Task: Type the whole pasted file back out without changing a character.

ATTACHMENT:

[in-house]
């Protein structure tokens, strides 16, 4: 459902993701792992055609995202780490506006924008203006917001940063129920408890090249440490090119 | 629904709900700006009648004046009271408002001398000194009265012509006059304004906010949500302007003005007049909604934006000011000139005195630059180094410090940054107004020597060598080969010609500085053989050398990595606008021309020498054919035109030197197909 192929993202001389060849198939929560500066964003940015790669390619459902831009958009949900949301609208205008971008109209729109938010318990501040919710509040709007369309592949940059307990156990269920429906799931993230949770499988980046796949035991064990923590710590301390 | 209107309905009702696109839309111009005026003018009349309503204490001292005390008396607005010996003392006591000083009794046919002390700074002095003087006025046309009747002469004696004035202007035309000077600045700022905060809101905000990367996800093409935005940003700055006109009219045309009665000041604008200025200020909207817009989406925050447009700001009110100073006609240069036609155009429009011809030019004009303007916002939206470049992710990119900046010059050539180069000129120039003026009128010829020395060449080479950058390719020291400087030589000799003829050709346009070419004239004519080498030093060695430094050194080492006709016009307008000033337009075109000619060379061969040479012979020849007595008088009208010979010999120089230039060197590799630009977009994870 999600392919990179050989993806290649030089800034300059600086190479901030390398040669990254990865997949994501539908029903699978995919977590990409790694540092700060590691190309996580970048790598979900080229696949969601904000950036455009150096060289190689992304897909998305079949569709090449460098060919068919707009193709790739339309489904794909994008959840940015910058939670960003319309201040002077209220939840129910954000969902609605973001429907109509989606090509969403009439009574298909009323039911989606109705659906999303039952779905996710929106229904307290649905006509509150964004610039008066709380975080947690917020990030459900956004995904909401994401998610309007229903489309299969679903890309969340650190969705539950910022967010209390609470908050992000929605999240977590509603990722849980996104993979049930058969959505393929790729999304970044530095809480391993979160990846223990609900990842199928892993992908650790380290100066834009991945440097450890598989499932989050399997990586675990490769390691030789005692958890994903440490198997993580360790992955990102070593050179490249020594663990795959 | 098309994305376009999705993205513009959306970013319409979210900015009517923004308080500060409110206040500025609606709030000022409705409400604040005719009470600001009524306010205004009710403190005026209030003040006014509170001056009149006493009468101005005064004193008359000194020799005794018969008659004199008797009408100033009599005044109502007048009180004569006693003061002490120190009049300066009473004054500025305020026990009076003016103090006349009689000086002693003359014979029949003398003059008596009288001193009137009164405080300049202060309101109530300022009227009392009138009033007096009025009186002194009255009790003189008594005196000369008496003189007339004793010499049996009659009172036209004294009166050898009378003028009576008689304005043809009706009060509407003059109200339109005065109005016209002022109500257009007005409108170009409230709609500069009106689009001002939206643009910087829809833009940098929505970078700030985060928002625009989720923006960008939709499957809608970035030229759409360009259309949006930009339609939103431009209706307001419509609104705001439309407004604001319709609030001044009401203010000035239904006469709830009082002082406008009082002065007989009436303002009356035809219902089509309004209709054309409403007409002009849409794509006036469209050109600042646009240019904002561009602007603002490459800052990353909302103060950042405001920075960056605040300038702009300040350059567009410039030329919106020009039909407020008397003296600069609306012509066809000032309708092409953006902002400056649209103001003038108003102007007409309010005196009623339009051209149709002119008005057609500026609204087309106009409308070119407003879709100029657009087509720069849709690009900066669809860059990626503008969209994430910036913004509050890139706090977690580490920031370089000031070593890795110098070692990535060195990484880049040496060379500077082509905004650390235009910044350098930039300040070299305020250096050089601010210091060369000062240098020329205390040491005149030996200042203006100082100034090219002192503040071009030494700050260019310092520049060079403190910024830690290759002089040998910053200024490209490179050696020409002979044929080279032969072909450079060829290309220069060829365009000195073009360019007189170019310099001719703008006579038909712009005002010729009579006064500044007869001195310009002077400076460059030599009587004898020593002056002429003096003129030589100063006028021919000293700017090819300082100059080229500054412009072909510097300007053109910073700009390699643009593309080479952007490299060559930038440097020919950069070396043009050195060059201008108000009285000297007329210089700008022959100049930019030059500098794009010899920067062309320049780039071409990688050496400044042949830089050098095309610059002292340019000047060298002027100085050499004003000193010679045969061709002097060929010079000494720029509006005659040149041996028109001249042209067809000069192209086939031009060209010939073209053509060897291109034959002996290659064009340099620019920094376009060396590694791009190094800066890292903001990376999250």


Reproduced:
[in-house]
């Protein structure tokens, strides 16, 4: 459902993701792992055609995202780490506006924008203006917001940063129920408890090249440490090119 | 629904709900700006009648004046009271408002001398000194009265012509006059304004906010949500302007003005007049909604934006000011000139005195630059180094410090940054107004020597060598080969010609500085053989050398990595606008021309020498054919035109030197197909 192929993202001389060849198939929560500066964003940015790669390619459902831009958009949900949301609208205008971008109209729109938010318990501040919710509040709007369309592949940059307990156990269920429906799931993230949770499988980046796949035991064990923590710590301390 | 209107309905009702696109839309111009005026003018009349309503204490001292005390008396607005010996003392006591000083009794046919002390700074002095003087006025046309009747002469004696004035202007035309000077600045700022905060809101905000990367996800093409935005940003700055006109009219045309009665000041604008200025200020909207817009989406925050447009700001009110100073006609240069036609155009429009011809030019004009303007916002939206470049992710990119900046010059050539180069000129120039003026009128010829020395060449080479950058390719020291400087030589000799003829050709346009070419004239004519080498030093060695430094050194080492006709016009307008000033337009075109000619060379061969040479012979020849007595008088009208010979010999120089230039060197590799630009977009994870 999600392919990179050989993806290649030089800034300059600086190479901030390398040669990254990865997949994501539908029903699978995919977590990409790694540092700060590691190309996580970048790598979900080229696949969601904000950036455009150096060289190689992304897909998305079949569709090449460098060919068919707009193709790739339309489904794909994008959840940015910058939670960003319309201040002077209220939840129910954000969902609605973001429907109509989606090509969403009439009574298909009323039911989606109705659906999303039952779905996710929106229904307290649905006509509150964004610039008066709380975080947690917020990030459900956004995904909401994401998610309007229903489309299969679903890309969340650190969705539950910022967010209390609470908050992000929605999240977590509603990722849980996104993979049930058969959505393929790729999304970044530095809480391993979160990846223990609900990842199928892993992908650790380290100066834009991945440097450890598989499932989050399997990586675990490769390691030789005692958890994903440490198997993580360790992955990102070593050179490249020594663990795959 | 098309994305376009999705993205513009959306970013319409979210900015009517923004308080500060409110206040500025609606709030000022409705409400604040005719009470600001009524306010205004009710403190005026209030003040006014509170001056009149006493009468101005005064004193008359000194020799005794018969008659004199008797009408100033009599005044109502007048009180004569006693003061002490120190009049300066009473004054500025305020026990009076003016103090006349009689000086002693003359014979029949003398003059008596009288001193009137009164405080300049202060309101109530300022009227009392009138009033007096009025009186002194009255009790003189008594005196000369008496003189007339004793010499049996009659009172036209004294009166050898009378003028009576008689304005043809009706009060509407003059109200339109005065109005016209002022109500257009007005409108170009409230709609500069009106689009001002939206643009910087829809833009940098929505970078700030985060928002625009989720923006960008939709499957809608970035030229759409360009259309949006930009339609939103431009209706307001419509609104705001439309407004604001319709609030001044009401203010000035239904006469709830009082002082406008009082002065007989009436303002009356035809219902089509309004209709054309409403007409002009849409794509006036469209050109600042646009240019904002561009602007603002490459800052990353909302103060950042405001920075960056605040300038702009300040350059567009410039030329919106020009039909407020008397003296600069609306012509066809000032309708092409953006902002400056649209103001003038108003102007007409309010005196009623339009051209149709002119008005057609500026609204087309106009409308070119407003879709100029657009087509720069849709690009900066669809860059990626503008969209994430910036913004509050890139706090977690580490920031370089000031070593890795110098070692990535060195990484880049040496060379500077082509905004650390235009910044350098930039300040070299305020250096050089601010210091060369000062240098020329205390040491005149030996200042203006100082100034090219002192503040071009030494700050260019310092520049060079403190910024830690290759002089040998910053200024490209490179050696020409002979044929080279032969072909450079060829290309220069060829365009000195073009360019007189170019310099001719703008006579038909712009005002010729009579006064500044007869001195310009002077400076460059030599009587004898020593002056002429003096003129030589100063006028021919000293700017090819300082100059080229500054412009072909510097300007053109910073700009390699643009593309080479952007490299060559930038440097020919950069070396043009050195060059201008108000009285000297007329210089700008022959100049930019030059500098794009010899920067062309320049780039071409990688050496400044042949830089050098095309610059002292340019000047060298002027100085050499004003000193010679045969061709002097060929010079000494720029509006005659040149041996028109001249042209067809000069192209086939031009060209010939073209053509060897291109034959002996290659064009340099620019920094376009060396590694791009190094800066890292903001990376999250």